Before smartphones gained popularity, Nextel was one of the most popular brands of cell phone. The most popular Nextel phones were flip phones manufactured by Motorola. They featured push-to-talk capability which allowed the phone to be used like a two-way radio instead of a cell phone.
The push-to-talk functionality operated in the 800 MHz band and utilized iDEN technology that was initially developed by Motorola. The cellular network for Nextel phones was operated by Nextel Communications. In 2005, when Nextel Communications merged with Sprint, there were over twenty million users of Nextel phones.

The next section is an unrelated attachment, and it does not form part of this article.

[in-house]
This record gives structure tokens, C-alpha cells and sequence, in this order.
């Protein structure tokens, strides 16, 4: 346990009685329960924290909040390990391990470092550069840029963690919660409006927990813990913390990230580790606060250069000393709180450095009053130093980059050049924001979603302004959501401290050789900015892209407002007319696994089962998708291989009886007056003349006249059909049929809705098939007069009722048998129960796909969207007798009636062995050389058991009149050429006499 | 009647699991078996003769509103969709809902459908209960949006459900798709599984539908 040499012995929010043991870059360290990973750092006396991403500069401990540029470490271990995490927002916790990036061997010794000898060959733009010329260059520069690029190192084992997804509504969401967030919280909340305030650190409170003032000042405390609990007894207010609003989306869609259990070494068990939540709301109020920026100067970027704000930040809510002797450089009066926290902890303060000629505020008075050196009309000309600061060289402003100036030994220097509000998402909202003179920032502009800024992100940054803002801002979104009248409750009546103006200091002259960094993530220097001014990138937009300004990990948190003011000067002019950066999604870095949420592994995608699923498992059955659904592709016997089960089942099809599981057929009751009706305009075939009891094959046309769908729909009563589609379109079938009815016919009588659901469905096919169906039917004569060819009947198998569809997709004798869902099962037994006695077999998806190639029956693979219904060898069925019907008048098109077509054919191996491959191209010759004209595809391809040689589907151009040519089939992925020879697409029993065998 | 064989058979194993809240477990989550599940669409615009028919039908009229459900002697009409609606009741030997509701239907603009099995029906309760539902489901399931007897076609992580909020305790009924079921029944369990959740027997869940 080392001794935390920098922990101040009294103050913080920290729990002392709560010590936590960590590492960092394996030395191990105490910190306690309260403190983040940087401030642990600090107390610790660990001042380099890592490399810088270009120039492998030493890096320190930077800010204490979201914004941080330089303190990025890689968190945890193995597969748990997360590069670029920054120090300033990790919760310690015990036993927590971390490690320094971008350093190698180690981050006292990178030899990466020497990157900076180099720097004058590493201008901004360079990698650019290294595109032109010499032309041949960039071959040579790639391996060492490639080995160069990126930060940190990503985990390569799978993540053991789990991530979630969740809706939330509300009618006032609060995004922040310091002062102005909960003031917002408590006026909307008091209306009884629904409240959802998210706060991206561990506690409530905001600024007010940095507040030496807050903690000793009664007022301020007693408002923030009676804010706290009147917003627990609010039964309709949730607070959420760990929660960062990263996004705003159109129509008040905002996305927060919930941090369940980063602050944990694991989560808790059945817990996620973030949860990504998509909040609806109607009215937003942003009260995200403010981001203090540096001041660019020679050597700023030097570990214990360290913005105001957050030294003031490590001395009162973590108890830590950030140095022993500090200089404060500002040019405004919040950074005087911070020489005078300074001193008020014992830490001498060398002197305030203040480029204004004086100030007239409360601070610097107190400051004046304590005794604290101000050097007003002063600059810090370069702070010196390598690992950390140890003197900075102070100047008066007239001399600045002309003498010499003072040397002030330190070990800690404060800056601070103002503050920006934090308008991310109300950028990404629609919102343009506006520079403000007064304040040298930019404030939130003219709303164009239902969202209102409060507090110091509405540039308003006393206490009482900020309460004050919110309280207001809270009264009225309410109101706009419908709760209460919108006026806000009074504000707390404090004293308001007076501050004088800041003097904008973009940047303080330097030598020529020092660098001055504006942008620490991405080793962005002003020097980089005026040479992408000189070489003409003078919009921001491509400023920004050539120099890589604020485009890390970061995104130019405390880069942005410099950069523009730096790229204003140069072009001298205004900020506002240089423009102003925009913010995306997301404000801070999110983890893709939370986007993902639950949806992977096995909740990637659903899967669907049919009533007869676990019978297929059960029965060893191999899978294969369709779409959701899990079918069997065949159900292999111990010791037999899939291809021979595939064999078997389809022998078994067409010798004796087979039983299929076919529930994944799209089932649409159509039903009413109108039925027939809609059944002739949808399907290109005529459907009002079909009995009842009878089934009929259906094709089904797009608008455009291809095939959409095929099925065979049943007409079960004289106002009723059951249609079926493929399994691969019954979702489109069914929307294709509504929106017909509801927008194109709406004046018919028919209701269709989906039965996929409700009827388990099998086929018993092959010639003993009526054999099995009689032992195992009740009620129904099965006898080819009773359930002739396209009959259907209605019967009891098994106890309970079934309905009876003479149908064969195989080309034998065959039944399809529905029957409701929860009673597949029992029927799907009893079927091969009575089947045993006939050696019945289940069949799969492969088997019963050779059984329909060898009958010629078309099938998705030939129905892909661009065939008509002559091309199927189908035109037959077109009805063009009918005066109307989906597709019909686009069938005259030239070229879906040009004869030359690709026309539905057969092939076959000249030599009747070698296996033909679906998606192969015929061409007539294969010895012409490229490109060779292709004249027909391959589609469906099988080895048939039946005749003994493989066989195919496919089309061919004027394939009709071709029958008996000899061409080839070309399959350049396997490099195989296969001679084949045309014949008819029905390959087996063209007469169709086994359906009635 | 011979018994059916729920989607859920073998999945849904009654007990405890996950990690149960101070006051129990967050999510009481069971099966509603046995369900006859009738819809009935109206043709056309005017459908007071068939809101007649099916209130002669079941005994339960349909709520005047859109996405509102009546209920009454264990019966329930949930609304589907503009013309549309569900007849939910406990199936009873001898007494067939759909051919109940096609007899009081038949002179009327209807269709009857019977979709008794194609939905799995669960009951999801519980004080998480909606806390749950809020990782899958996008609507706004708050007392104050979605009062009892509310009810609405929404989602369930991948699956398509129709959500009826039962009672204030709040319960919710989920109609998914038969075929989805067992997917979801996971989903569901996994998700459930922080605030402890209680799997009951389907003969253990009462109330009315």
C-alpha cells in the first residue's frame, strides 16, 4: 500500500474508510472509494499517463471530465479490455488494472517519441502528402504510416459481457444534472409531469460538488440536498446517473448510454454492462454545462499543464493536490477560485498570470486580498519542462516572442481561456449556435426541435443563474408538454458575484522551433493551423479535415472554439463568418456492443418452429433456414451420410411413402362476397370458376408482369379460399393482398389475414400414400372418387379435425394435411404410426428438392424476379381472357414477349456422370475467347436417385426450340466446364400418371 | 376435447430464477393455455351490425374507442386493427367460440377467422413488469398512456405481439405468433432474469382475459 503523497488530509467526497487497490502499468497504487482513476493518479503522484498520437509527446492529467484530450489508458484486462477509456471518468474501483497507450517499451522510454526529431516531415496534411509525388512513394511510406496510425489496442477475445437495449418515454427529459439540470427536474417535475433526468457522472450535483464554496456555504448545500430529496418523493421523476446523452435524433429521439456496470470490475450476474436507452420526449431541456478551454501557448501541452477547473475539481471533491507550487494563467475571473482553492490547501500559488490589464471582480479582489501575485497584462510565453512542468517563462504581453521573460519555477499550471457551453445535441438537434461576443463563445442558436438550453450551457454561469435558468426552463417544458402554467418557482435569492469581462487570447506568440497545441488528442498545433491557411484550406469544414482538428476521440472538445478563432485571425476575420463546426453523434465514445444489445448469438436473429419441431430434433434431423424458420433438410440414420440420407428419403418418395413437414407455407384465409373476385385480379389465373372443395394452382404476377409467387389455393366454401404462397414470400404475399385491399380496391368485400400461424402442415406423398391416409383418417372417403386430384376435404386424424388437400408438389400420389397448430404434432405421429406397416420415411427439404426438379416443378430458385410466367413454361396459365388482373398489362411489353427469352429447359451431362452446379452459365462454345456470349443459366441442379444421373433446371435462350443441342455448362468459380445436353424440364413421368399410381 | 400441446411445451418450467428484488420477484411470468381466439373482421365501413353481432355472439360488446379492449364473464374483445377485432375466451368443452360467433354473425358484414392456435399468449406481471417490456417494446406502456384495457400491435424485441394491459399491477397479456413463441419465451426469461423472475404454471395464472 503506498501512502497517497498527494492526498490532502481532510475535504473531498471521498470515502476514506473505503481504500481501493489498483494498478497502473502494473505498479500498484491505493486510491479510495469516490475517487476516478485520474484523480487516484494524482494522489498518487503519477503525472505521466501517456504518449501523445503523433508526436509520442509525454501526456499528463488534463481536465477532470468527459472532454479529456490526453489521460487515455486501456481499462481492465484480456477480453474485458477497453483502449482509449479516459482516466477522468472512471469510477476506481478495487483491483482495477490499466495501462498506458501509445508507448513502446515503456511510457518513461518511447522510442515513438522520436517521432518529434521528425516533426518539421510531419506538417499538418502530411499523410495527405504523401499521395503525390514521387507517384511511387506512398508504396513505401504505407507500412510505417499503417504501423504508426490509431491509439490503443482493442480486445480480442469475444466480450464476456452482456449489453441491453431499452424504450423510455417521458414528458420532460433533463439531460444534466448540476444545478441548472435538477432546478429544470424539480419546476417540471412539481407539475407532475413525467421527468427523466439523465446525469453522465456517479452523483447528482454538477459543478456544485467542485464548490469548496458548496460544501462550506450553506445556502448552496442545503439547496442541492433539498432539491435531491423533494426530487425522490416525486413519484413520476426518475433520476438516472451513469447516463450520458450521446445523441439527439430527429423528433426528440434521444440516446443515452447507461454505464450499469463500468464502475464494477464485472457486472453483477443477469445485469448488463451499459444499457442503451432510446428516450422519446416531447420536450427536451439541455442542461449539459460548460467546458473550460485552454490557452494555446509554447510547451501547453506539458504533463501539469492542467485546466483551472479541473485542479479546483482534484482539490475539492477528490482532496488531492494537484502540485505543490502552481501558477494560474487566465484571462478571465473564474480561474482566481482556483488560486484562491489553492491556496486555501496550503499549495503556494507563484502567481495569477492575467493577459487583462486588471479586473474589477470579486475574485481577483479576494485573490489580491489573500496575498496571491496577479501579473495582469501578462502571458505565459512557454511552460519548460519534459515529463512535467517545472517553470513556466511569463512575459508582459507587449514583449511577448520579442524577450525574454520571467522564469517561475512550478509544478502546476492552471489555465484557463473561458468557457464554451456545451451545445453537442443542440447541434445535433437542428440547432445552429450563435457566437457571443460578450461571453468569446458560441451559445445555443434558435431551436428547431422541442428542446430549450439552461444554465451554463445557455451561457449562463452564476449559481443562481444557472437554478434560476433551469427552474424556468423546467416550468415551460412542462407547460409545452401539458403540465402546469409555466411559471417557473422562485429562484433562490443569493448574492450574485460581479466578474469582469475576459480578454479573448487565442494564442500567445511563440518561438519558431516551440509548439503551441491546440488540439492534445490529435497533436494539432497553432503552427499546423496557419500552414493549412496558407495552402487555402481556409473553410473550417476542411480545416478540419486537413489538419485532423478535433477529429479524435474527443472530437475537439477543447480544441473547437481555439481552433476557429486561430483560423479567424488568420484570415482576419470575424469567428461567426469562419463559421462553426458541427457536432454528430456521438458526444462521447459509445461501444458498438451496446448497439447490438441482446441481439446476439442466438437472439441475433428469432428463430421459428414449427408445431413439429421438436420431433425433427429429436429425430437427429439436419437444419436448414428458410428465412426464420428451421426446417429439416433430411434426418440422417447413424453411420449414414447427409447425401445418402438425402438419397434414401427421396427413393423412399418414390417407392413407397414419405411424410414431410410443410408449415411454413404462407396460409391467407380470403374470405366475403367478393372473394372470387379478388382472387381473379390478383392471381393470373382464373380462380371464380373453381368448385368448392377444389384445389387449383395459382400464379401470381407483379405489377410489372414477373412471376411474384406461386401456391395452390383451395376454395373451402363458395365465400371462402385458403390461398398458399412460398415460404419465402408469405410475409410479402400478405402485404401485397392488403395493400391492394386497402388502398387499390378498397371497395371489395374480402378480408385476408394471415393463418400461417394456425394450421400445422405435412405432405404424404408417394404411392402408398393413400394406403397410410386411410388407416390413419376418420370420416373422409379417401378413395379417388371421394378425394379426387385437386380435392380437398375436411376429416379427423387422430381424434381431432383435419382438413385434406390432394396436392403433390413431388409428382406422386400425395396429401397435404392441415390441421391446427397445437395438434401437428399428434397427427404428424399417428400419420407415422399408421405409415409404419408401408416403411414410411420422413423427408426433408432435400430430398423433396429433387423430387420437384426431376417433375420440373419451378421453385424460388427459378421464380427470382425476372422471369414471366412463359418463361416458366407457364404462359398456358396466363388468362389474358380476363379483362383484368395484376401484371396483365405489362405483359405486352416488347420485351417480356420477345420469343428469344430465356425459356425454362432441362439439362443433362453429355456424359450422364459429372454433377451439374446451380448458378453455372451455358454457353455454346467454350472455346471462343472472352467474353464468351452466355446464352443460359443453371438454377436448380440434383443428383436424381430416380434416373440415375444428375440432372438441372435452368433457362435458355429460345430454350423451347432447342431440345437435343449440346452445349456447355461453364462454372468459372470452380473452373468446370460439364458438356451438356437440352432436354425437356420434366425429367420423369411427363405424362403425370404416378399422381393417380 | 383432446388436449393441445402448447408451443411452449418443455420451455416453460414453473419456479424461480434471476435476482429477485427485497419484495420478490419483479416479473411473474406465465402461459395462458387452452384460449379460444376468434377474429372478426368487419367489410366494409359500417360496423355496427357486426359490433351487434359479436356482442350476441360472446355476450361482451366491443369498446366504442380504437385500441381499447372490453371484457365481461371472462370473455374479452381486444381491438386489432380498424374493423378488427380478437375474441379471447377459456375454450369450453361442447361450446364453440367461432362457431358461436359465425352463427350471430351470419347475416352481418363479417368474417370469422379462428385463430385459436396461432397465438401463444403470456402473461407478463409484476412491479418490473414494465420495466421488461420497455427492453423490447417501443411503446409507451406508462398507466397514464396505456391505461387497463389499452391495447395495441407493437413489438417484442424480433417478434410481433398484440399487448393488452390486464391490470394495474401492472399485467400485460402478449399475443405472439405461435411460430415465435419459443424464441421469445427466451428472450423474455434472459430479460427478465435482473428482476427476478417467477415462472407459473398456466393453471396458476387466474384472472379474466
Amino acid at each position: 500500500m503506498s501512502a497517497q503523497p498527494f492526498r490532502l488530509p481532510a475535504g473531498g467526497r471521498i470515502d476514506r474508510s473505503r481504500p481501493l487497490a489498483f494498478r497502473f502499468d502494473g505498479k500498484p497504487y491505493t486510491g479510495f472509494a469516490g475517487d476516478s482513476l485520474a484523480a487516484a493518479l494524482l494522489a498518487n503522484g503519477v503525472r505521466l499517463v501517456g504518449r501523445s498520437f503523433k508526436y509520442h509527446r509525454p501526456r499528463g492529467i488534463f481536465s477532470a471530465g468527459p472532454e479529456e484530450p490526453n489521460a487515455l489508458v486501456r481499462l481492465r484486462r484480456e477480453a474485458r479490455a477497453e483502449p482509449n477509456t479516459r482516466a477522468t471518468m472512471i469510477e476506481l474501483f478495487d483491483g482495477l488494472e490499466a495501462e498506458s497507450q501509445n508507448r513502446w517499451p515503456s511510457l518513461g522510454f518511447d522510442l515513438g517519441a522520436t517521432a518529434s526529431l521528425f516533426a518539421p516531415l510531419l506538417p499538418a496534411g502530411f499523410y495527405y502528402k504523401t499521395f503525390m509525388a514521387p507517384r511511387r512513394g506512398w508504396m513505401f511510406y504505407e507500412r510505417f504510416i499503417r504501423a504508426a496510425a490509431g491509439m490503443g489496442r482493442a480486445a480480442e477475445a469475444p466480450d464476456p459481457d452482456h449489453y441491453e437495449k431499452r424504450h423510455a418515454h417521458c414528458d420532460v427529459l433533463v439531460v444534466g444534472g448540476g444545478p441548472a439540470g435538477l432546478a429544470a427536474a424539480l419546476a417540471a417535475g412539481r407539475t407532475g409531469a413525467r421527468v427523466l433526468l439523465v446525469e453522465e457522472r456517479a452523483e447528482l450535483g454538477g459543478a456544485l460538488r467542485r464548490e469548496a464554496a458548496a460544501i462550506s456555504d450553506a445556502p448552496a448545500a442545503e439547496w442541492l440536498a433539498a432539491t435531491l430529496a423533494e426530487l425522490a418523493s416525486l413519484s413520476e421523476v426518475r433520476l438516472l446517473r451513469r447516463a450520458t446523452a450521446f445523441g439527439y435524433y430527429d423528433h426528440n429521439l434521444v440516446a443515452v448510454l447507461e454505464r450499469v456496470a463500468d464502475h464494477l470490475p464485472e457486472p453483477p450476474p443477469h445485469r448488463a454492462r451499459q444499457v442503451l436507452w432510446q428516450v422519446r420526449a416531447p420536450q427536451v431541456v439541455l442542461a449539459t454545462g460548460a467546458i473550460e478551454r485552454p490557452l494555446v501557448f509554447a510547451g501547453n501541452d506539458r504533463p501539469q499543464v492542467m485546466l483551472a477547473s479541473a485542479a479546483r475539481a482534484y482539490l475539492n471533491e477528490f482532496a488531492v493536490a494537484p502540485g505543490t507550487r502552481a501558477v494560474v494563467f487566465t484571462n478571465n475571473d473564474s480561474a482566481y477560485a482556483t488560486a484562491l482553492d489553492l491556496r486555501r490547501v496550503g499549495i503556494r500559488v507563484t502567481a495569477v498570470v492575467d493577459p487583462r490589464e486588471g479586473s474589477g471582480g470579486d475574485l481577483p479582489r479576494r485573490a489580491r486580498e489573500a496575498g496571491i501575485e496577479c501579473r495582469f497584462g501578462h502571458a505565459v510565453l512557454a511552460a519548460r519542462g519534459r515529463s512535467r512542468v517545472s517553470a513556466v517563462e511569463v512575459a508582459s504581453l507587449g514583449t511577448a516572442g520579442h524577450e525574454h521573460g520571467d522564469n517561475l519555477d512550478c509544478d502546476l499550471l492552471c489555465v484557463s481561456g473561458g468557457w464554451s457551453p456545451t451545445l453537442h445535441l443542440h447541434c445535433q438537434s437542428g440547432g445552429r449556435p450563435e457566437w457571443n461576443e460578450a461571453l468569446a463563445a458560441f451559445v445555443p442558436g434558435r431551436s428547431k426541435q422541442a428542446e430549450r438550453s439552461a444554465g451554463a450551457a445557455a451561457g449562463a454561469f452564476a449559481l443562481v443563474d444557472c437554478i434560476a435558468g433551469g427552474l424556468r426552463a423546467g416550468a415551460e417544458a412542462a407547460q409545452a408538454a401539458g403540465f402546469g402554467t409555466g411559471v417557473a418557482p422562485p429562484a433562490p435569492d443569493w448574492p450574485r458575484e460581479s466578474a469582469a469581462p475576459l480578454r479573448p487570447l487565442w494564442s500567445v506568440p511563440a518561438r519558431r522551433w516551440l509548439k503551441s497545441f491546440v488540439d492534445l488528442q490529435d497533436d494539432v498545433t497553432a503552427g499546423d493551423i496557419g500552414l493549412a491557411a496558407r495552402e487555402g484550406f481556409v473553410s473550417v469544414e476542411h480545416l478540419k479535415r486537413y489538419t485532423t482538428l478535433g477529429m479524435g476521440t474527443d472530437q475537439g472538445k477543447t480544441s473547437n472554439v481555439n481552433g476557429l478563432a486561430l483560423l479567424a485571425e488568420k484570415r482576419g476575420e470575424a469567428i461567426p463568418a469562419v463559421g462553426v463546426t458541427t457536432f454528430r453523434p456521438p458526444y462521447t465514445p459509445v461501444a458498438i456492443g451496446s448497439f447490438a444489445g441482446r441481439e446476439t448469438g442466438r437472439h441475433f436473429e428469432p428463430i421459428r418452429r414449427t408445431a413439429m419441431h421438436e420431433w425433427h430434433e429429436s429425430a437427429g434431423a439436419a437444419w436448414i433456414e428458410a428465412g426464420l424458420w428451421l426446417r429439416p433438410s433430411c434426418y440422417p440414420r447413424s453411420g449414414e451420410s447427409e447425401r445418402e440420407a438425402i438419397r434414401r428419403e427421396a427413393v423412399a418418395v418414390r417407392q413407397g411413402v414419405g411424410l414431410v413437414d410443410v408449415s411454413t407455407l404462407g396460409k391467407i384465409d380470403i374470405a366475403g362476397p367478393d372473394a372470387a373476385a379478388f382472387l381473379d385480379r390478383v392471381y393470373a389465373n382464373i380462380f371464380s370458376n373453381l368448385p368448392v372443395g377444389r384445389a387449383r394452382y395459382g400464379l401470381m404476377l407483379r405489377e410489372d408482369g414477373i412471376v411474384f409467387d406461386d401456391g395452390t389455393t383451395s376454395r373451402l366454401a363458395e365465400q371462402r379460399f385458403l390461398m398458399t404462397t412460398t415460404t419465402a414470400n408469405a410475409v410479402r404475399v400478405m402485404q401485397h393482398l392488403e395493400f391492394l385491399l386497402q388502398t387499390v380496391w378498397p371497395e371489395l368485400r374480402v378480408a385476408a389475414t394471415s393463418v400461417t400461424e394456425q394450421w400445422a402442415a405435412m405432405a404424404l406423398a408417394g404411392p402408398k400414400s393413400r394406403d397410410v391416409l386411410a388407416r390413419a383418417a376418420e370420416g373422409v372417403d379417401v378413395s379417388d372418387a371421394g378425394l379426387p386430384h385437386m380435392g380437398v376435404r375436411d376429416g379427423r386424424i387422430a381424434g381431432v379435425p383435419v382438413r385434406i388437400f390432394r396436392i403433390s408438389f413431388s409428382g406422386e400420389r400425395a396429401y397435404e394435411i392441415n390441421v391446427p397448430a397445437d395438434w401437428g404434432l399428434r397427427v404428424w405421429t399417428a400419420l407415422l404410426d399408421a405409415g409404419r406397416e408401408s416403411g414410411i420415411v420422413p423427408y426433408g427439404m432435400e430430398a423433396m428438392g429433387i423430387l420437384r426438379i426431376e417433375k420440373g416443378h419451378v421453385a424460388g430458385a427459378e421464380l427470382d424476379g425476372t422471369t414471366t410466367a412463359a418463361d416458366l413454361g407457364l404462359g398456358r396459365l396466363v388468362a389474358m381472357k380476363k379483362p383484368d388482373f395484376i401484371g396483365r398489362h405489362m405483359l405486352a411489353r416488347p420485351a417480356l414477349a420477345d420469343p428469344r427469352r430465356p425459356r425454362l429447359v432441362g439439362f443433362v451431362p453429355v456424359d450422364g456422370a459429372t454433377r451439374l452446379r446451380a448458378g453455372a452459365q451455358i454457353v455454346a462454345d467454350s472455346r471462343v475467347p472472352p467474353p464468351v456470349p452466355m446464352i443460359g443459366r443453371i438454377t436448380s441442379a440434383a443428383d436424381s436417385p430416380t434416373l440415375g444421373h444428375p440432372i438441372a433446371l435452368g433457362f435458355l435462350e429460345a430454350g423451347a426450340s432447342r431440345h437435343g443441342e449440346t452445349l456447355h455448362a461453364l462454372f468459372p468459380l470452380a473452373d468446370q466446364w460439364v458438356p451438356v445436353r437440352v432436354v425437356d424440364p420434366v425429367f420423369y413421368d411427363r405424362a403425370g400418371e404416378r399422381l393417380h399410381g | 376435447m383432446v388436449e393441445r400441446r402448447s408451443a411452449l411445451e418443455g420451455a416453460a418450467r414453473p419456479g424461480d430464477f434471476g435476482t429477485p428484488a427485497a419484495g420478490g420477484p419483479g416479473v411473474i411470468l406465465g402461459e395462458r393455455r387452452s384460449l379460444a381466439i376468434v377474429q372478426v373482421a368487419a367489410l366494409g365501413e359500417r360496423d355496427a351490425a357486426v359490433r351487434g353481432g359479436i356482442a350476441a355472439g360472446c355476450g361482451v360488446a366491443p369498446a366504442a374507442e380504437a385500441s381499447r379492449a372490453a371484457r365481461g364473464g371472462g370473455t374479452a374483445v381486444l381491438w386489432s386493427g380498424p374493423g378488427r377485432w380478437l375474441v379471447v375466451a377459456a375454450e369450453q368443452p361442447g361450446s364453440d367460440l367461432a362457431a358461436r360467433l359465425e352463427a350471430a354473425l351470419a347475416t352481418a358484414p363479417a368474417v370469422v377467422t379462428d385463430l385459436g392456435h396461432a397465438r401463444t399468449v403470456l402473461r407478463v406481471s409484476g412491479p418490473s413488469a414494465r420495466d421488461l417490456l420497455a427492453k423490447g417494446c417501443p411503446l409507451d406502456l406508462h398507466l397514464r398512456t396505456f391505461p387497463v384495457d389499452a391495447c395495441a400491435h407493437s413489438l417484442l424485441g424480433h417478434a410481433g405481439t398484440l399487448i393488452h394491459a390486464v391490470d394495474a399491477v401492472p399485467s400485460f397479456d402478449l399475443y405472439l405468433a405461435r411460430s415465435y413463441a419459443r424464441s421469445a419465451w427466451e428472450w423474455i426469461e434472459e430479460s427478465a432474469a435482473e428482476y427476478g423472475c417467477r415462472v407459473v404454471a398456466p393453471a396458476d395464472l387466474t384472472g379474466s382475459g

The Nextel iDEN network was officially shut down on June 30, 2013. However, Sprint continued to offer push-to-talk functionality, branded as Sprint Direct Connect, through compatible CDMA-based cell phones. Nextel cell phones are still available today, operating on the Sprint network or Boost Mobile network. They represent less than 5% of the global mobile device market.